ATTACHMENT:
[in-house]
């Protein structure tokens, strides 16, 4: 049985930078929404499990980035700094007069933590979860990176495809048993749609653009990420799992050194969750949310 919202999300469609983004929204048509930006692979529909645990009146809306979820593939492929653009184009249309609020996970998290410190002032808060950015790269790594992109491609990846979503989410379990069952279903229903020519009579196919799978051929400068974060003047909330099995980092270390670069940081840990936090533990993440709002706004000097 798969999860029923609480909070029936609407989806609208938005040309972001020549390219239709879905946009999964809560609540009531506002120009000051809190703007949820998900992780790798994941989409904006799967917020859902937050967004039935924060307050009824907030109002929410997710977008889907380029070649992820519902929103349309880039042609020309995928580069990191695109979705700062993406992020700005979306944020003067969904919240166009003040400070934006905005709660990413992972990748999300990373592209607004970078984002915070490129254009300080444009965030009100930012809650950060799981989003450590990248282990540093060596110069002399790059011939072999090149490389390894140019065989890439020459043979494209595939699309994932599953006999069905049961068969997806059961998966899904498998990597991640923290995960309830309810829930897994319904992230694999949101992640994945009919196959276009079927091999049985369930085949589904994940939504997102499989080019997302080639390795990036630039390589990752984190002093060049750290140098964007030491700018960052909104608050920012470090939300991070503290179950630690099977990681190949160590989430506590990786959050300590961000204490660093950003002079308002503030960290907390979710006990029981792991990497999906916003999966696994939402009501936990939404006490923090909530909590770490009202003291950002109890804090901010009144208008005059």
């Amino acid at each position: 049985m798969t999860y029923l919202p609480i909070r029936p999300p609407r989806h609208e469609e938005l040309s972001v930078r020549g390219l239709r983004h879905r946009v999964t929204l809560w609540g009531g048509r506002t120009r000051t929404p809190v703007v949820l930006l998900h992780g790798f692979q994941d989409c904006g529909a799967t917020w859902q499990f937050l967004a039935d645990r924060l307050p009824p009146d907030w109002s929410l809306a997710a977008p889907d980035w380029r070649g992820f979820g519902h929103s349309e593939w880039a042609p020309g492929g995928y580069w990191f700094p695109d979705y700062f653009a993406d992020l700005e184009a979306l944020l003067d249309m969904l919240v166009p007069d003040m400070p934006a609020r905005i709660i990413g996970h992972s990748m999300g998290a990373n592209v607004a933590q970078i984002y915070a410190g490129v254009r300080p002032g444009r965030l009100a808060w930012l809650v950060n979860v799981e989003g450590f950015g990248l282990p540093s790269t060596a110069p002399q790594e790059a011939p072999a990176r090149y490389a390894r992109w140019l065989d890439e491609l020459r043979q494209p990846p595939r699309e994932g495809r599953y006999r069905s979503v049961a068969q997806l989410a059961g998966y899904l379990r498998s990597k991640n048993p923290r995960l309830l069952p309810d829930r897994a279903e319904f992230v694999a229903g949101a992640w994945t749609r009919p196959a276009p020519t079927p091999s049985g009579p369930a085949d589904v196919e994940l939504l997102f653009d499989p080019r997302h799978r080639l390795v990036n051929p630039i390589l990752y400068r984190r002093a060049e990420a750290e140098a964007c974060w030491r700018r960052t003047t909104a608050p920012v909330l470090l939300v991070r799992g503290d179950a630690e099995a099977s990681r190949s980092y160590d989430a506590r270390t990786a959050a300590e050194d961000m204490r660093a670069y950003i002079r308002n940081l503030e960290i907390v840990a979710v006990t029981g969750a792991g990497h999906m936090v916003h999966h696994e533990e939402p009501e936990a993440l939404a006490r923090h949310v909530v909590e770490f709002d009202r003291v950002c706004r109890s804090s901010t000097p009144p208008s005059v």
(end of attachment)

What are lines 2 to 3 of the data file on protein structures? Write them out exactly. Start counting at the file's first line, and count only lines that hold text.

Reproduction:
């Protein structure tokens, strides 16, 4: 049985930078929404499990980035700094007069933590979860990176495809048993749609653009990420799992050194969750949310 919202999300469609983004929204048509930006692979529909645990009146809306979820593939492929653009184009249309609020996970998290410190002032808060950015790269790594992109491609990846979503989410379990069952279903229903020519009579196919799978051929400068974060003047909330099995980092270390670069940081840990936090533990993440709002706004000097 798969999860029923609480909070029936609407989806609208938005040309972001020549390219239709879905946009999964809560609540009531506002120009000051809190703007949820998900992780790798994941989409904006799967917020859902937050967004039935924060307050009824907030109002929410997710977008889907380029070649992820519902929103349309880039042609020309995928580069990191695109979705700062993406992020700005979306944020003067969904919240166009003040400070934006905005709660990413992972990748999300990373592209607004970078984002915070490129254009300080444009965030009100930012809650950060799981989003450590990248282990540093060596110069002399790059011939072999090149490389390894140019065989890439020459043979494209595939699309994932599953006999069905049961068969997806059961998966899904498998990597991640923290995960309830309810829930897994319904992230694999949101992640994945009919196959276009079927091999049985369930085949589904994940939504997102499989080019997302080639390795990036630039390589990752984190002093060049750290140098964007030491700018960052909104608050920012470090939300991070503290179950630690099977990681190949160590989430506590990786959050300590961000204490660093950003002079308002503030960290907390979710006990029981792991990497999906916003999966696994939402009501936990939404006490923090909530909590770490009202003291950002109890804090901010009144208008005059």
């Amino acid at each position: 049985m798969t999860y029923l919202p609480i909070r029936p999300p609407r989806h609208e469609e938005l040309s972001v930078r020549g390219l239709r983004h879905r946009v999964t929204l809560w609540g009531g048509r506002t120009r000051t929404p809190v703007v949820l930006l998900h992780g790798f692979q994941d989409c904006g529909a799967t917020w859902q499990f937050l967004a039935d645990r924060l307050p009824p009146d907030w109002s929410l809306a997710a977008p889907d980035w380029r070649g992820f979820g519902h929103s349309e593939w880039a042609p020309g492929g995928y580069w990191f700094p695109d979705y700062f653009a993406d992020l700005e184009a979306l944020l003067d249309m969904l919240v166009p007069d003040m400070p934006a609020r905005i709660i990413g996970h992972s990748m999300g998290a990373n592209v607004a933590q970078i984002y915070a410190g490129v254009r300080p002032g444009r965030l009100a808060w930012l809650v950060n979860v799981e989003g450590f950015g990248l282990p540093s790269t060596a110069p002399q790594e790059a011939p072999a990176r090149y490389a390894r992109w140019l065989d890439e491609l020459r043979q494209p990846p595939r699309e994932g495809r599953y006999r069905s979503v049961a068969q997806l989410a059961g998966y899904l379990r498998s990597k991640n048993p923290r995960l309830l069952p309810d829930r897994a279903e319904f992230v694999a229903g949101a992640w994945t749609r009919p196959a276009p020519t079927p091999s049985g009579p369930a085949d589904v196919e994940l939504l997102f653009d499989p080019r997302h799978r080639l390795v990036n051929p630039i390589l990752y400068r984190r002093a060049e990420a750290e140098a964007c974060w030491r700018r960052t003047t909104a608050p920012v909330l470090l939300v991070r799992g503290d179950a630690e099995a099977s990681r190949s980092y160590d989430a506590r270390t990786a959050a300590e050194d961000m204490r660093a670069y950003i002079r308002n940081l503030e960290i907390v840990a979710v006990t029981g969750a792991g990497h999906m936090v916003h999966h696994e533990e939402p009501e936990a993440l939404a006490r923090h949310v909530v909590e770490f709002d009202r003291v950002c706004r109890s804090s901010t000097p009144p208008s005059v």